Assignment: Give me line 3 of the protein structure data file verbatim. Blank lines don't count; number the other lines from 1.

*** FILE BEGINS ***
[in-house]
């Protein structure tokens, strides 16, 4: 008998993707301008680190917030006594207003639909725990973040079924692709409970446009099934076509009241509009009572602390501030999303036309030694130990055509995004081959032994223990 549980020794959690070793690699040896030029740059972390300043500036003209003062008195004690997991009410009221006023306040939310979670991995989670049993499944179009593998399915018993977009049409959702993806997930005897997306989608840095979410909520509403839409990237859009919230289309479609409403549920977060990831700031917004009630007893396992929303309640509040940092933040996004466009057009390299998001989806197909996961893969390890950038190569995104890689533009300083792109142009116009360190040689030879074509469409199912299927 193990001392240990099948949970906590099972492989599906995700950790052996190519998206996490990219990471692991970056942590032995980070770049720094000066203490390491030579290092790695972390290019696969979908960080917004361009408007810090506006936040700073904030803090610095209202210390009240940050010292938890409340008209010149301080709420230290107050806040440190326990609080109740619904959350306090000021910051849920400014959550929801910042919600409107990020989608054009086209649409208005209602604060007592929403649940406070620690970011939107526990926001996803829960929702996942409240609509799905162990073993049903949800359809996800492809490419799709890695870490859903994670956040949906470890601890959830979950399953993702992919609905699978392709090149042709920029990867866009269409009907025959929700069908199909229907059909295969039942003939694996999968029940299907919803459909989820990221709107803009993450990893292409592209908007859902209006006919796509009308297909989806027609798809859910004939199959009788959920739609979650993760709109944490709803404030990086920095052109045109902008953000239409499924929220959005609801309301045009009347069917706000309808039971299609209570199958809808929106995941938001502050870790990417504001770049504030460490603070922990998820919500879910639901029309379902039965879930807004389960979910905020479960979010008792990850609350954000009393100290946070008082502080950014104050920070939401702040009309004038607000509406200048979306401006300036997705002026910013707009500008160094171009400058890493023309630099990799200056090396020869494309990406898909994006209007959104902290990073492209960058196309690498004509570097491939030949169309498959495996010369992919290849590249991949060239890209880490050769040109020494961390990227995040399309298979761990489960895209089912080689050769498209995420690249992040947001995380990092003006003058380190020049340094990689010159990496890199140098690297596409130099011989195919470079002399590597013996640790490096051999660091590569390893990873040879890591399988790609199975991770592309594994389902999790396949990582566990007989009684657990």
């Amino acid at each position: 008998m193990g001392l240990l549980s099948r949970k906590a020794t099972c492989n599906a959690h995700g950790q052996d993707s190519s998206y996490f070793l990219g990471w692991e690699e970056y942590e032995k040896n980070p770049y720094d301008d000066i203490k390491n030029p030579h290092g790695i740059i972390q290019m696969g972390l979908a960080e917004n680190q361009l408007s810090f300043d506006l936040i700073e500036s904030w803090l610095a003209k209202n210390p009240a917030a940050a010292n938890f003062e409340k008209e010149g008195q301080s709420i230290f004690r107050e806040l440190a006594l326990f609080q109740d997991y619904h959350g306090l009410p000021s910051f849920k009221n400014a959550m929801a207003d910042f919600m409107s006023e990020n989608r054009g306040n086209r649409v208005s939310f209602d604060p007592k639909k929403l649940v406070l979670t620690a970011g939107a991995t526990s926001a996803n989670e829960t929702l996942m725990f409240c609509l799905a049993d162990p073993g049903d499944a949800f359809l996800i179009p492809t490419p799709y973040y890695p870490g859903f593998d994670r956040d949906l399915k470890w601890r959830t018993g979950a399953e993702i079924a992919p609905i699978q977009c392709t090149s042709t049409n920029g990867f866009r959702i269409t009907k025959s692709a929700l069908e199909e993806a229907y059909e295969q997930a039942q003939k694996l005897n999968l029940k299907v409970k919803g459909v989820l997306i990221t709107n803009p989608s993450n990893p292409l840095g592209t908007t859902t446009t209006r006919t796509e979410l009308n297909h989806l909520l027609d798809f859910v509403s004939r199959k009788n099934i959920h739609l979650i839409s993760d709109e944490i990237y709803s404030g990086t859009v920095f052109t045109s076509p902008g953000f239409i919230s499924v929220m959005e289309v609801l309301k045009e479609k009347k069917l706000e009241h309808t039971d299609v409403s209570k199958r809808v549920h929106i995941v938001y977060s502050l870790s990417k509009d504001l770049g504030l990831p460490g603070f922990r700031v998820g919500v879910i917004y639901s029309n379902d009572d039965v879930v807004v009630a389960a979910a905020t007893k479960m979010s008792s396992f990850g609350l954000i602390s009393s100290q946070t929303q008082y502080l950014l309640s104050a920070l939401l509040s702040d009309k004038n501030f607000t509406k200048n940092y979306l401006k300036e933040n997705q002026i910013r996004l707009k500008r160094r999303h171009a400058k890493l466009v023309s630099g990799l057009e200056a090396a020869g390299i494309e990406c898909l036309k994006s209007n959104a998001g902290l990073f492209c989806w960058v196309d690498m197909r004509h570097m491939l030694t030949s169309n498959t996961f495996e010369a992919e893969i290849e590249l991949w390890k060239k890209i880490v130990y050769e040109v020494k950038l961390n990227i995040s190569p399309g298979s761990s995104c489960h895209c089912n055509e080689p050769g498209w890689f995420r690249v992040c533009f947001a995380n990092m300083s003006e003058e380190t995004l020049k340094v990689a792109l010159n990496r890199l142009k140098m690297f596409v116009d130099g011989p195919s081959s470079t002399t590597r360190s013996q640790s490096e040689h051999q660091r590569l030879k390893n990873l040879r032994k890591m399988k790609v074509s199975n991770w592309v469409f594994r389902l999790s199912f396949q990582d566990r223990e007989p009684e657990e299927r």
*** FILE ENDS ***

């Amino acid at each position: 008998m193990g001392l240990l549980s099948r949970k906590a020794t099972c492989n599906a959690h995700g950790q052996d993707s190519s998206y996490f070793l990219g990471w692991e690699e970056y942590e032995k040896n980070p770049y720094d301008d000066i203490k390491n030029p030579h290092g790695i740059i972390q290019m696969g972390l979908a960080e917004n680190q361009l408007s810090f300043d506006l936040i700073e500036s904030w803090l610095a003209k209202n210390p009240a917030a940050a010292n938890f003062e409340k008209e010149g008195q301080s709420i230290f004690r107050e806040l440190a006594l326990f609080q109740d997991y619904h959350g306090l009410p000021s910051f849920k009221n400014a959550m929801a207003d910042f919600m409107s006023e990020n989608r054009g306040n086209r649409v208005s939310f209602d604060p007592k639909k929403l649940v406070l979670t620690a970011g939107a991995t526990s926001a996803n989670e829960t929702l996942m725990f409240c609509l799905a049993d162990p073993g049903d499944a949800f359809l996800i179009p492809t490419p799709y973040y890695p870490g859903f593998d994670r956040d949906l399915k470890w601890r959830t018993g979950a399953e993702i079924a992919p609905i699978q977009c392709t090149s042709t049409n920029g990867f866009r959702i269409t009907k025959s692709a929700l069908e199909e993806a229907y059909e295969q997930a039942q003939k694996l005897n999968l029940k299907v409970k919803g459909v989820l997306i990221t709107n803009p989608s993450n990893p292409l840095g592209t908007t859902t446009t209006r006919t796509e979410l009308n297909h989806l909520l027609d798809f859910v509403s004939r199959k009788n099934i959920h739609l979650i839409s993760d709109e944490i990237y709803s404030g990086t859009v920095f052109t045109s076509p902008g953000f239409i919230s499924v929220m959005e289309v609801l309301k045009e479609k009347k069917l706000e009241h309808t039971d299609v409403s209570k199958r809808v549920h929106i995941v938001y977060s502050l870790s990417k509009d504001l770049g504030l990831p460490g603070f922990r700031v998820g919500v879910i917004y639901s029309n379902d009572d039965v879930v807004v009630a389960a979910a905020t007893k479960m979010s008792s396992f990850g609350l954000i602390s009393s100290q946070t929303q008082y502080l950014l309640s104050a920070l939401l509040s702040d009309k004038n501030f607000t509406k200048n940092y979306l401006k300036e933040n997705q002026i910013r996004l707009k500008r160094r999303h171009a400058k890493l466009v023309s630099g990799l057009e200056a090396a020869g390299i494309e990406c898909l036309k994006s209007n959104a998001g902290l990073f492209c989806w960058v196309d690498m197909r004509h570097m491939l030694t030949s169309n498959t996961f495996e010369a992919e893969i290849e590249l991949w390890k060239k890209i880490v130990y050769e040109v020494k950038l961390n990227i995040s190569p399309g298979s761990s995104c489960h895209c089912n055509e080689p050769g498209w890689f995420r690249v992040c533009f947001a995380n990092m300083s003006e003058e380190t995004l020049k340094v990689a792109l010159n990496r890199l142009k140098m690297f596409v116009d130099g011989p195919s081959s470079t002399t590597r360190s013996q640790s490096e040689h051999q660091r590569l030879k390893n990873l040879r032994k890591m399988k790609v074509s199975n991770w592309v469409f594994r389902l999790s199912f396949q990582d566990r223990e007989p009684e657990e299927r």